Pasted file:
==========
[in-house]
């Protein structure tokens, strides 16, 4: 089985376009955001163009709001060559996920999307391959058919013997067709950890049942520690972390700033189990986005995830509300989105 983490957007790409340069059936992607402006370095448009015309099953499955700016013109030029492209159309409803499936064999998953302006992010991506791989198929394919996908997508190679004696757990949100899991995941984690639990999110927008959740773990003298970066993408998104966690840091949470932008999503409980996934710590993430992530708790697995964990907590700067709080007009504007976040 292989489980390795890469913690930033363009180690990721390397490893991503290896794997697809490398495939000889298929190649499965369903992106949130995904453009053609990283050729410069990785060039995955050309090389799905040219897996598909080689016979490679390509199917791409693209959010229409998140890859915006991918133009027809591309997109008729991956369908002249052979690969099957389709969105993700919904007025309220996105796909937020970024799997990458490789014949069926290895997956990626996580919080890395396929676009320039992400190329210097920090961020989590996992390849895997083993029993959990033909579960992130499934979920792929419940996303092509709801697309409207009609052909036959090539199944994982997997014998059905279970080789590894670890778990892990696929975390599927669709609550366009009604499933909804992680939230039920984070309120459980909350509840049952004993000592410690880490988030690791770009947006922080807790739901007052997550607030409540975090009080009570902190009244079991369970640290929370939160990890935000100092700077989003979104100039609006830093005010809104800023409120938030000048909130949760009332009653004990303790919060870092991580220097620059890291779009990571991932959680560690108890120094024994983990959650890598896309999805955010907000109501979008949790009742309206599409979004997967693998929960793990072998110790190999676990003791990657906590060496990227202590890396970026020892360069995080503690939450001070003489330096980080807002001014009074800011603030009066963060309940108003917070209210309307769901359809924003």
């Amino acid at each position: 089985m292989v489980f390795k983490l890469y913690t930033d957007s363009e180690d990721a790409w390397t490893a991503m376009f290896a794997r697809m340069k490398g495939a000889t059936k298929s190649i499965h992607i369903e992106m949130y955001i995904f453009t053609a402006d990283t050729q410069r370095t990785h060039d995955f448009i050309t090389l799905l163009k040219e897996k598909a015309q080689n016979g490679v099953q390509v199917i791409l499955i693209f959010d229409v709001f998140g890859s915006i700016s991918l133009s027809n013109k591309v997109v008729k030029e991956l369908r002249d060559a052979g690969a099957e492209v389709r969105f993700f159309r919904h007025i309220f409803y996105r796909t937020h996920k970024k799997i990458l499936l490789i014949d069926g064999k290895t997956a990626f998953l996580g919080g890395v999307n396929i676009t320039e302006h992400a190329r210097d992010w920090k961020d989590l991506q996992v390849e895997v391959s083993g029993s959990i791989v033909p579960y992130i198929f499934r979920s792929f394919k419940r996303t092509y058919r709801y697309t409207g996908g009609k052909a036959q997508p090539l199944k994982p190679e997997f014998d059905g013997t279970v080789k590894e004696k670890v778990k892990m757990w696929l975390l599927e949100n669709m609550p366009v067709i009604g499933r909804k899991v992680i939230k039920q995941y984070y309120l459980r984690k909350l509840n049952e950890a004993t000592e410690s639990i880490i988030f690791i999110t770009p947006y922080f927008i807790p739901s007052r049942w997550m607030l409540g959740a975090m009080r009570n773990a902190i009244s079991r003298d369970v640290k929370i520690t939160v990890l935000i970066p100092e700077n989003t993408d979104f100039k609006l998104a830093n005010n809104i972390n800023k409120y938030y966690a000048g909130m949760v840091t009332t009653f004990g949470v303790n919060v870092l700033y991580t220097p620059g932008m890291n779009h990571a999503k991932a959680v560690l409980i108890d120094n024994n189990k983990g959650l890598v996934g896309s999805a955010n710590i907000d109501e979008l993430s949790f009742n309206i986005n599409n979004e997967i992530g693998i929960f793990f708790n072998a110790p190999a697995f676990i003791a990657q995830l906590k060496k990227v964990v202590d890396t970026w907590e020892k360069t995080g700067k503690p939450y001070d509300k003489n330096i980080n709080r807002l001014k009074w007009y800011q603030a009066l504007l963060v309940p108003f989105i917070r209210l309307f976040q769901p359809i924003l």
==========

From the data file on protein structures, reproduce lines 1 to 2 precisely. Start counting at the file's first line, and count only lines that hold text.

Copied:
[in-house]
């Protein structure tokens, strides 16, 4: 089985376009955001163009709001060559996920999307391959058919013997067709950890049942520690972390700033189990986005995830509300989105 983490957007790409340069059936992607402006370095448009015309099953499955700016013109030029492209159309409803499936064999998953302006992010991506791989198929394919996908997508190679004696757990949100899991995941984690639990999110927008959740773990003298970066993408998104966690840091949470932008999503409980996934710590993430992530708790697995964990907590700067709080007009504007976040 292989489980390795890469913690930033363009180690990721390397490893991503290896794997697809490398495939000889298929190649499965369903992106949130995904453009053609990283050729410069990785060039995955050309090389799905040219897996598909080689016979490679390509199917791409693209959010229409998140890859915006991918133009027809591309997109008729991956369908002249052979690969099957389709969105993700919904007025309220996105796909937020970024799997990458490789014949069926290895997956990626996580919080890395396929676009320039992400190329210097920090961020989590996992390849895997083993029993959990033909579960992130499934979920792929419940996303092509709801697309409207009609052909036959090539199944994982997997014998059905279970080789590894670890778990892990696929975390599927669709609550366009009604499933909804992680939230039920984070309120459980909350509840049952004993000592410690880490988030690791770009947006922080807790739901007052997550607030409540975090009080009570902190009244079991369970640290929370939160990890935000100092700077989003979104100039609006830093005010809104800023409120938030000048909130949760009332009653004990303790919060870092991580220097620059890291779009990571991932959680560690108890120094024994983990959650890598896309999805955010907000109501979008949790009742309206599409979004997967693998929960793990072998110790190999676990003791990657906590060496990227202590890396970026020892360069995080503690939450001070003489330096980080807002001014009074800011603030009066963060309940108003917070209210309307769901359809924003």